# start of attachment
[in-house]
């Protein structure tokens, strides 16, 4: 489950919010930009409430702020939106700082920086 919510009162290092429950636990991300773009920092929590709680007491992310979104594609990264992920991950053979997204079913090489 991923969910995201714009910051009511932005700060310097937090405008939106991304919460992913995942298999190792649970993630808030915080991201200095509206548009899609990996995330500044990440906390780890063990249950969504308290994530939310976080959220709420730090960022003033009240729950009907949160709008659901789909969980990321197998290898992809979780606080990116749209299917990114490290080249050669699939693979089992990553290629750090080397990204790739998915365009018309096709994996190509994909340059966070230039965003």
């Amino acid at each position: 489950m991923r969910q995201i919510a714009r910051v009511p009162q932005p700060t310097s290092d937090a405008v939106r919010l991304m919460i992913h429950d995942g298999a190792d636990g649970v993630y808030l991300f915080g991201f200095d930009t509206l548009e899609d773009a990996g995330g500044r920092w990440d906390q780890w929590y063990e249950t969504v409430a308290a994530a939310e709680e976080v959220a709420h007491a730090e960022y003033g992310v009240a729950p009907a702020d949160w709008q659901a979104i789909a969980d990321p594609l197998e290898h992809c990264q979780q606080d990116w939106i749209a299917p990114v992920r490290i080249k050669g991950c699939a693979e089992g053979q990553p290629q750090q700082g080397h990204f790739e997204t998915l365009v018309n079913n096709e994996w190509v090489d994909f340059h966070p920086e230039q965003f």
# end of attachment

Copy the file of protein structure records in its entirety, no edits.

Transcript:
[in-house]
């Protein structure tokens, strides 16, 4: 489950919010930009409430702020939106700082920086 919510009162290092429950636990991300773009920092929590709680007491992310979104594609990264992920991950053979997204079913090489 991923969910995201714009910051009511932005700060310097937090405008939106991304919460992913995942298999190792649970993630808030915080991201200095509206548009899609990996995330500044990440906390780890063990249950969504308290994530939310976080959220709420730090960022003033009240729950009907949160709008659901789909969980990321197998290898992809979780606080990116749209299917990114490290080249050669699939693979089992990553290629750090080397990204790739998915365009018309096709994996190509994909340059966070230039965003």
């Amino acid at each position: 489950m991923r969910q995201i919510a714009r910051v009511p009162q932005p700060t310097s290092d937090a405008v939106r919010l991304m919460i992913h429950d995942g298999a190792d636990g649970v993630y808030l991300f915080g991201f200095d930009t509206l548009e899609d773009a990996g995330g500044r920092w990440d906390q780890w929590y063990e249950t969504v409430a308290a994530a939310e709680e976080v959220a709420h007491a730090e960022y003033g992310v009240a729950p009907a702020d949160w709008q659901a979104i789909a969980d990321p594609l197998e290898h992809c990264q979780q606080d990116w939106i749209a299917p990114v992920r490290i080249k050669g991950c699939a693979e089992g053979q990553p290629q750090q700082g080397h990204f790739e997204t998915l365009v018309n079913n096709e994996w190509v090489d994909f340059h966070p920086e230039q965003f």